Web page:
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U.S. Navy Picks a Full-Size Amphib for High-Profile Sinking Exercise

Marines from USS Tarawa go ashore in Kuwait, 2003 (USN)
Marines from USS Tarawa go ashore in Kuwait, 2003 (USN)

Published Jul 1, 2024 10:08 PM by The Maritime Executive

The biennial Rim of the Pacific exercise is the largest naval exercise in the world, and every edition includes a capstone "sinking exercise" targeting a decommissioned U.S. Navy warship. This year it will be an unusually substantial target: the former USS Tarawa, a full-size amphibious assault vessel. 

USS Tarawa - named for the costly Battle of Tarawa in World War II, a touchstone of Marine Corps history - was commissioned in 1976 and decommissioned in 2009. She was the first in a class of five amphibs, and she made multiple deployments to the Mideast in support of Operations Iraqi Freedom and Enduring Freedom during the War on Terror. After her retirement, a group of plankowners formed a committee to operate Tarawa as the first amphib museum ship, but the effort was not successful; Tarawa was stricken from the registry in April 2024 and prepared for sinking.

USS Tarawa in her prime (USN)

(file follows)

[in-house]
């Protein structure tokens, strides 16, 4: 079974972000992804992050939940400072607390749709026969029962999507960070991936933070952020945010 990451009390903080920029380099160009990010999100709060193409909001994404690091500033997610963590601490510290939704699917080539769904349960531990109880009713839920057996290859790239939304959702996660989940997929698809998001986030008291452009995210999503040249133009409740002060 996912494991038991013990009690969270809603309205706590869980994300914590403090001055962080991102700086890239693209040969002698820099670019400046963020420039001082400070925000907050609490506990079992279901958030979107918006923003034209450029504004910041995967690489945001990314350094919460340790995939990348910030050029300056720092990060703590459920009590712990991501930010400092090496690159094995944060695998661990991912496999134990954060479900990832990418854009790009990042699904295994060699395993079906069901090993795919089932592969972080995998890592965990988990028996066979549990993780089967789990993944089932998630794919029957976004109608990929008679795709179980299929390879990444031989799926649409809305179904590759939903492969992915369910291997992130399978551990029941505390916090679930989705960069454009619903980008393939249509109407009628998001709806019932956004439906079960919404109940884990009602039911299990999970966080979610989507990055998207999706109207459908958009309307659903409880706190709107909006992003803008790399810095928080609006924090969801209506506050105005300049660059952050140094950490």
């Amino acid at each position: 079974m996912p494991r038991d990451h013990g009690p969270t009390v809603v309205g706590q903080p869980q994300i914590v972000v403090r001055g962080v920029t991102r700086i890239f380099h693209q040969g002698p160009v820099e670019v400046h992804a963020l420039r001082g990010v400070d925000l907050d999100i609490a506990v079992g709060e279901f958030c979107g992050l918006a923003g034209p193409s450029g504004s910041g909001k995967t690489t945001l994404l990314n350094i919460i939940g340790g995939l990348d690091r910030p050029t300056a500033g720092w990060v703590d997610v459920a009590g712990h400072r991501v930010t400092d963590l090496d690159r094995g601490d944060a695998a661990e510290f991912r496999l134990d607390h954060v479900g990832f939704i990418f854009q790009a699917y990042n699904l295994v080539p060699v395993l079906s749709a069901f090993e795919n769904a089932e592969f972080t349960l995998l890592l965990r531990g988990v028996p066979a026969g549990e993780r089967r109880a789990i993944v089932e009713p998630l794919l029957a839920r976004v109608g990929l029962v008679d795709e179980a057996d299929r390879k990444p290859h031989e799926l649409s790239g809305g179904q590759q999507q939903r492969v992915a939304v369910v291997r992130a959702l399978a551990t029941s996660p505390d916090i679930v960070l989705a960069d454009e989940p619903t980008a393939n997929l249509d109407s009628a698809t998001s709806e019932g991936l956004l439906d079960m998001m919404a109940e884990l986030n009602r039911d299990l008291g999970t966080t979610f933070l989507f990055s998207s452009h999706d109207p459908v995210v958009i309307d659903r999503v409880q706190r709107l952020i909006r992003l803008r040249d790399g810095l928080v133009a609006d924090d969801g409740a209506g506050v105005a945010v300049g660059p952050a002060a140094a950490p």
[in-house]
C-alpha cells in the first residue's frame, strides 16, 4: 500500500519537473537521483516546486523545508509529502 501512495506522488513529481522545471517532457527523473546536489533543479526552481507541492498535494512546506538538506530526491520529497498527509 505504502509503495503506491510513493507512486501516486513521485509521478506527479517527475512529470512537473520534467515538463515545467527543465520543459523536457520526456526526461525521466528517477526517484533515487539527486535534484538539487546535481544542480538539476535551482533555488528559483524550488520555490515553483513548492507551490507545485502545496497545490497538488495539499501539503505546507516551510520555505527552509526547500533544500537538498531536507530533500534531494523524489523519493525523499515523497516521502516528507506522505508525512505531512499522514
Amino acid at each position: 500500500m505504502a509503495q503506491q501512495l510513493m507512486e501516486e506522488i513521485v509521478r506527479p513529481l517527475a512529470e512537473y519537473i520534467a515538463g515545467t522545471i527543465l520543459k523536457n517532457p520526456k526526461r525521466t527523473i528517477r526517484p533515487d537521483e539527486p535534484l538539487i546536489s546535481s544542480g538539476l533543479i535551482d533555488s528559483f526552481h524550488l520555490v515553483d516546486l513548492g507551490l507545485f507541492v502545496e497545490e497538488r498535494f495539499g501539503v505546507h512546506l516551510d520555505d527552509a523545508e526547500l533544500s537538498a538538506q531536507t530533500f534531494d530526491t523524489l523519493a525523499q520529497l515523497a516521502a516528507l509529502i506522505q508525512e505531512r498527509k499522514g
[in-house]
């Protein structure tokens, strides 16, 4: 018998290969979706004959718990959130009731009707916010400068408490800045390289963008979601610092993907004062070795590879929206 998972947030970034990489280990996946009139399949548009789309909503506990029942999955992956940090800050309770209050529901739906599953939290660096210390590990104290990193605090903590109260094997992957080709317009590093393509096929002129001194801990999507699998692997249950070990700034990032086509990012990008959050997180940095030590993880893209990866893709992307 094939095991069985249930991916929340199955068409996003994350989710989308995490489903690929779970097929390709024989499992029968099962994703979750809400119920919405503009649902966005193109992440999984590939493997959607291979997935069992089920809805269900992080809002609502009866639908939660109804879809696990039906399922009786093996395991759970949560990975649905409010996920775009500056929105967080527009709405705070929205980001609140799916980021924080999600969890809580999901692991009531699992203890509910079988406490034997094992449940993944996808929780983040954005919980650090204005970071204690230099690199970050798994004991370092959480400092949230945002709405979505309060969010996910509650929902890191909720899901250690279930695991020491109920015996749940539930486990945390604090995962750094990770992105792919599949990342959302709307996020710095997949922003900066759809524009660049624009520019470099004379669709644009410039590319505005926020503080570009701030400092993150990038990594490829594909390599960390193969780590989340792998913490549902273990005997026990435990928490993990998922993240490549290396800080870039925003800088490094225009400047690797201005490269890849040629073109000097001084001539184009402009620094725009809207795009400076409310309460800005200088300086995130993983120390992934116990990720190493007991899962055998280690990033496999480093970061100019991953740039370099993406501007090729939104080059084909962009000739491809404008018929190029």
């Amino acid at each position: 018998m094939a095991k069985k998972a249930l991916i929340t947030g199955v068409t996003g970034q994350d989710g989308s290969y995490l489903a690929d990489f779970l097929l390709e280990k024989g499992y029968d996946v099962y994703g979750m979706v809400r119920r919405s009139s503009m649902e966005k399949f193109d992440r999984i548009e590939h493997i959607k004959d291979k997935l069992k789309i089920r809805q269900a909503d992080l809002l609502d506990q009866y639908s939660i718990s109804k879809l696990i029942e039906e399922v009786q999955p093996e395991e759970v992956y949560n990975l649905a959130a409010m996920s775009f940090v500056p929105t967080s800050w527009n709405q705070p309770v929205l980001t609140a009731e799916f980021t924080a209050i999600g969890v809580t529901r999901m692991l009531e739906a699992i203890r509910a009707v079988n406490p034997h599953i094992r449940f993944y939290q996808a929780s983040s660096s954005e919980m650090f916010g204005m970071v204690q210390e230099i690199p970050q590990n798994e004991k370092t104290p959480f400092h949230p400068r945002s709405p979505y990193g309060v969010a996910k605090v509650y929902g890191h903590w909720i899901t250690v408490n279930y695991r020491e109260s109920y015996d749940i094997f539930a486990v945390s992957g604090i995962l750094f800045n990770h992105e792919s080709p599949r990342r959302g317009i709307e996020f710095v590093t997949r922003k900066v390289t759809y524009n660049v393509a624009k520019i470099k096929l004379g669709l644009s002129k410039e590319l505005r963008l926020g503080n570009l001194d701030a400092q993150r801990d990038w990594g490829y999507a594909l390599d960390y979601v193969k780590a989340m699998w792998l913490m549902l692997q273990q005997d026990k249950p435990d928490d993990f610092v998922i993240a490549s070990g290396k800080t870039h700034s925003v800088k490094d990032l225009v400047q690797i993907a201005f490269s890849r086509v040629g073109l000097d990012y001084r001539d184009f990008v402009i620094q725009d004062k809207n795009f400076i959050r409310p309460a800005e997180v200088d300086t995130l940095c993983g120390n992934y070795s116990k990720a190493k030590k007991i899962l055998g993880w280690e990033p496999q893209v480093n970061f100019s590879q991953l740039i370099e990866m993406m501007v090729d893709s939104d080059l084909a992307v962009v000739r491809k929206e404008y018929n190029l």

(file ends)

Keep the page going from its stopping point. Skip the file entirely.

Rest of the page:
USS Tarawa in layup at Pearl Harbor, 2013 (USN)

The Tarawa-class were "big deck" amphibs, designed to support helicopters (and later, jump-jet fighters). They also incorporated a well deck for four landing craft and berthing for 1,700 marines. At 40,000 dwt, the class is about the same size as China's full-size modern amphib, the 36,000 dwt Type 075. 

For a sinking exercise, a heavily-built target like Tarawa offers the opportunity for a prolonged engagement, allowing the U.S. Navy (and its partners) to practice with multiple weapons systems. "It gives us an opportunity to have a hulk that will last for hopefully a long amount of time, so we can get all of our drills through and successfully executed," Vice Adm. John Wade told Stripes.

28 partner nations are joining the exercise this year; the world's largest naval power, China, is conspicuously absent, and has been since 2016. "Every nation in the world that has interests in the Pacific and will adhere to the same values is more than welcome to participate," explained Chilean Navy Commodore Alberto Guerrero, RIMPAC's deputy commander for 2024.

In China, the selection of USS Tarawa as the RIMPAC sinking target has been perceived as a warning - or a test.

"Analysts believe that the RIMPAC exercise is clearly aimed at China, as the only country deemed as "enemy" by the US that operates a 40,000-ton amphibious assault ship in the Asia-Pacific region is China," asserted state-owned opinion outlet Global Times. "Some experts also suggest that the US and its allies may be preparing for the potential scenario of the mainland using such a ship to attack the Taiwan island."